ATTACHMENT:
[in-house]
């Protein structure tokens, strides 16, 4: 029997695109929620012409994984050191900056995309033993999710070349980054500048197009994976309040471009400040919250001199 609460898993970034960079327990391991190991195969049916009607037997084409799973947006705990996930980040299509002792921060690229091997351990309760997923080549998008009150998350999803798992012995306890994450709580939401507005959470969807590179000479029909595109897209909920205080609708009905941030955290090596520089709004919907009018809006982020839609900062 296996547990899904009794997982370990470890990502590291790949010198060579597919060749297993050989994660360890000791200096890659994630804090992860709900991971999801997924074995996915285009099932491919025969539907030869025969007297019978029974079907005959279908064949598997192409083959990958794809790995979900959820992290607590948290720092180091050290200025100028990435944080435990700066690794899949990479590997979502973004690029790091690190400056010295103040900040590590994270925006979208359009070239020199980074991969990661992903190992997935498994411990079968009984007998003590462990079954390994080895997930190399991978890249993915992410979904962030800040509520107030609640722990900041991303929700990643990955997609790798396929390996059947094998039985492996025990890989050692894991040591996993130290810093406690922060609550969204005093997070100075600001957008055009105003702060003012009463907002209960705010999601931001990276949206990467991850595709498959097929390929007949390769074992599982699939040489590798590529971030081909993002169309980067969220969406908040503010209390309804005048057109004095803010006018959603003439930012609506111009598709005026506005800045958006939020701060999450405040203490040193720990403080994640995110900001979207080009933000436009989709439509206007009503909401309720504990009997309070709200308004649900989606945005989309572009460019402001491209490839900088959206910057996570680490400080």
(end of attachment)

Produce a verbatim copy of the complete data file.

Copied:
[in-house]
């Protein structure tokens, strides 16, 4: 029997695109929620012409994984050191900056995309033993999710070349980054500048197009994976309040471009400040919250001199 609460898993970034960079327990391991190991195969049916009607037997084409799973947006705990996930980040299509002792921060690229091997351990309760997923080549998008009150998350999803798992012995306890994450709580939401507005959470969807590179000479029909595109897209909920205080609708009905941030955290090596520089709004919907009018809006982020839609900062 296996547990899904009794997982370990470890990502590291790949010198060579597919060749297993050989994660360890000791200096890659994630804090992860709900991971999801997924074995996915285009099932491919025969539907030869025969007297019978029974079907005959279908064949598997192409083959990958794809790995979900959820992290607590948290720092180091050290200025100028990435944080435990700066690794899949990479590997979502973004690029790091690190400056010295103040900040590590994270925006979208359009070239020199980074991969990661992903190992997935498994411990079968009984007998003590462990079954390994080895997930190399991978890249993915992410979904962030800040509520107030609640722990900041991303929700990643990955997609790798396929390996059947094998039985492996025990890989050692894991040591996993130290810093406690922060609550969204005093997070100075600001957008055009105003702060003012009463907002209960705010999601931001990276949206990467991850595709498959097929390929007949390769074992599982699939040489590798590529971030081909993002169309980067969220969406908040503010209390309804005048057109004095803010006018959603003439930012609506111009598709005026506005800045958006939020701060999450405040203490040193720990403080994640995110900001979207080009933000436009989709439509206007009503909401309720504990009997309070709200308004649900989606945005989309572009460019402001491209490839900088959206910057996570680490400080």